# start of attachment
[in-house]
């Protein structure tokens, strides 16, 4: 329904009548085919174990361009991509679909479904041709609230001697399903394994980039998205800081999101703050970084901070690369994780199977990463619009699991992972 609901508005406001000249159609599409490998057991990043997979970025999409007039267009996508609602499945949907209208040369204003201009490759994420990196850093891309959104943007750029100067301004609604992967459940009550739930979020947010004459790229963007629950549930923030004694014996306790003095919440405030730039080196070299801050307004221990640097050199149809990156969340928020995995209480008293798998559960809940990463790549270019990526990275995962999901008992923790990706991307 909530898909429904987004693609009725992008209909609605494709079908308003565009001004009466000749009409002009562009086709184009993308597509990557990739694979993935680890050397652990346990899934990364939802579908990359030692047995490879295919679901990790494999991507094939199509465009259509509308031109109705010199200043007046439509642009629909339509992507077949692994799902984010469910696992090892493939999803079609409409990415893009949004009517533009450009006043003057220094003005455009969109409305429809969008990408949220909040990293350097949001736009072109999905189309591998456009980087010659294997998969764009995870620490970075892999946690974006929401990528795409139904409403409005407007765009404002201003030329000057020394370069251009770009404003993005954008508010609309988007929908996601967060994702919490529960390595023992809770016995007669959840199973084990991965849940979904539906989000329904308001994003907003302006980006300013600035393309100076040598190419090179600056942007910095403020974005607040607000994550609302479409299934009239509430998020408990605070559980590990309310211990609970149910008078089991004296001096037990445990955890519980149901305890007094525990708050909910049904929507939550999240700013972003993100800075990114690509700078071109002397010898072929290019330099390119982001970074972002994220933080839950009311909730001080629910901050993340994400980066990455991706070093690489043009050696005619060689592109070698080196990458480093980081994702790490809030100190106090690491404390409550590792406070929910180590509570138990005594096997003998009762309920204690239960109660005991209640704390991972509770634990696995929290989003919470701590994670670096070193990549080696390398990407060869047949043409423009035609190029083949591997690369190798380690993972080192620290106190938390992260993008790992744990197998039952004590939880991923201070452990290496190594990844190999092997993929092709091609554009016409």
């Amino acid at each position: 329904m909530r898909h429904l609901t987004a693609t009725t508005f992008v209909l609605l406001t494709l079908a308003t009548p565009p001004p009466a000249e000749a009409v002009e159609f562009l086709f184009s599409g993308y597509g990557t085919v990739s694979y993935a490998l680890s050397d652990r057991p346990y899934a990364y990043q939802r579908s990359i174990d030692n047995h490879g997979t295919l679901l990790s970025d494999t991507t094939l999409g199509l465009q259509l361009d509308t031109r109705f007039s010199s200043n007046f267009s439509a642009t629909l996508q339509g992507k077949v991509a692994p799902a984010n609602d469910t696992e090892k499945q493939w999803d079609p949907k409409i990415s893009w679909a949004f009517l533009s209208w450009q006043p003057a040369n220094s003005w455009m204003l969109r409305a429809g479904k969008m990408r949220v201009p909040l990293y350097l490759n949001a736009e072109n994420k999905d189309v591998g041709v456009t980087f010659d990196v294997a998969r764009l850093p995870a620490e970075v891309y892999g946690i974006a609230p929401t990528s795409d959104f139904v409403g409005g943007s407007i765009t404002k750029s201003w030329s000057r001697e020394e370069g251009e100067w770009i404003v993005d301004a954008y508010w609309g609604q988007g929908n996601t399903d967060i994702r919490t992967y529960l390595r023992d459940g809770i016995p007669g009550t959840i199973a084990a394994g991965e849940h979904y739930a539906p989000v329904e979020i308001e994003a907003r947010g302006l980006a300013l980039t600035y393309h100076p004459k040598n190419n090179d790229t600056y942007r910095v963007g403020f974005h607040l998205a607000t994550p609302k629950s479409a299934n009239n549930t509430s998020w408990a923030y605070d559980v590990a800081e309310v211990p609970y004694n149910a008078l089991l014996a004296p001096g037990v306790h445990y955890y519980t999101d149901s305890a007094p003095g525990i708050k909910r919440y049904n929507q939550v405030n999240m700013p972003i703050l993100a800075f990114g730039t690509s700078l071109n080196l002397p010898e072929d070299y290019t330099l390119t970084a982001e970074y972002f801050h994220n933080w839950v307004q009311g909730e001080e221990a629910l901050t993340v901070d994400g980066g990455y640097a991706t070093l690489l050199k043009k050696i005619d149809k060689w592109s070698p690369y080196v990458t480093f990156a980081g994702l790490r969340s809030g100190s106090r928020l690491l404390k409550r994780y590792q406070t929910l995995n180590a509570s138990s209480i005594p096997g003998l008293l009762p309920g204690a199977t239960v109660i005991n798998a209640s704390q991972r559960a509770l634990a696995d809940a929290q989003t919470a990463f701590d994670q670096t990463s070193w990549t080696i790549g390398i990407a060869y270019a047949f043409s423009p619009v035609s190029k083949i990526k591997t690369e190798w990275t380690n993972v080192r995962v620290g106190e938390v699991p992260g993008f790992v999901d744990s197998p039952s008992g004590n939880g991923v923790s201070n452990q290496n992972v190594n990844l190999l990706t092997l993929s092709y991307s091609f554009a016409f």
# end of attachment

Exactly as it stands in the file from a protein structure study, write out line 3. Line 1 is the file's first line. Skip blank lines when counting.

């Amino acid at each position: 329904m909530r898909h429904l609901t987004a693609t009725t508005f992008v209909l609605l406001t494709l079908a308003t009548p565009p001004p009466a000249e000749a009409v002009e159609f562009l086709f184009s599409g993308y597509g990557t085919v990739s694979y993935a490998l680890s050397d652990r057991p346990y899934a990364y990043q939802r579908s990359i174990d030692n047995h490879g997979t295919l679901l990790s970025d494999t991507t094939l999409g199509l465009q259509l361009d509308t031109r109705f007039s010199s200043n007046f267009s439509a642009t629909l996508q339509g992507k077949v991509a692994p799902a984010n609602d469910t696992e090892k499945q493939w999803d079609p949907k409409i990415s893009w679909a949004f009517l533009s209208w450009q006043p003057a040369n220094s003005w455009m204003l969109r409305a429809g479904k969008m990408r949220v201009p909040l990293y350097l490759n949001a736009e072109n994420k999905d189309v591998g041709v456009t980087f010659d990196v294997a998969r764009l850093p995870a620490e970075v891309y892999g946690i974006a609230p929401t990528s795409d959104f139904v409403g409005g943007s407007i765009t404002k750029s201003w030329s000057r001697e020394e370069g251009e100067w770009i404003v993005d301004a954008y508010w609309g609604q988007g929908n996601t399903d967060i994702r919490t992967y529960l390595r023992d459940g809770i016995p007669g009550t959840i199973a084990a394994g991965e849940h979904y739930a539906p989000v329904e979020i308001e994003a907003r947010g302006l980006a300013l980039t600035y393309h100076p004459k040598n190419n090179d790229t600056y942007r910095v963007g403020f974005h607040l998205a607000t994550p609302k629950s479409a299934n009239n549930t509430s998020w408990a923030y605070d559980v590990a800081e309310v211990p609970y004694n149910a008078l089991l014996a004296p001096g037990v306790h445990y955890y519980t999101d149901s305890a007094p003095g525990i708050k909910r919440y049904n929507q939550v405030n999240m700013p972003i703050l993100a800075f990114g730039t690509s700078l071109n080196l002397p010898e072929d070299y290019t330099l390119t970084a982001e970074y972002f801050h994220n933080w839950v307004q009311g909730e001080e221990a629910l901050t993340v901070d994400g980066g990455y640097a991706t070093l690489l050199k043009k050696i005619d149809k060689w592109s070698p690369y080196v990458t480093f990156a980081g994702l790490r969340s809030g100190s106090r928020l690491l404390k409550r994780y590792q406070t929910l995995n180590a509570s138990s209480i005594p096997g003998l008293l009762p309920g204690a199977t239960v109660i005991n798998a209640s704390q991972r559960a509770l634990a696995d809940a929290q989003t919470a990463f701590d994670q670096t990463s070193w990549t080696i790549g390398i990407a060869y270019a047949f043409s423009p619009v035609s190029k083949i990526k591997t690369e190798w990275t380690n993972v080192r995962v620290g106190e938390v699991p992260g993008f790992v999901d744990s197998p039952s008992g004590n939880g991923v923790s201070n452990q290496n992972v190594n990844l190999l990706t092997l993929s092709y991307s091609f554009a016409f």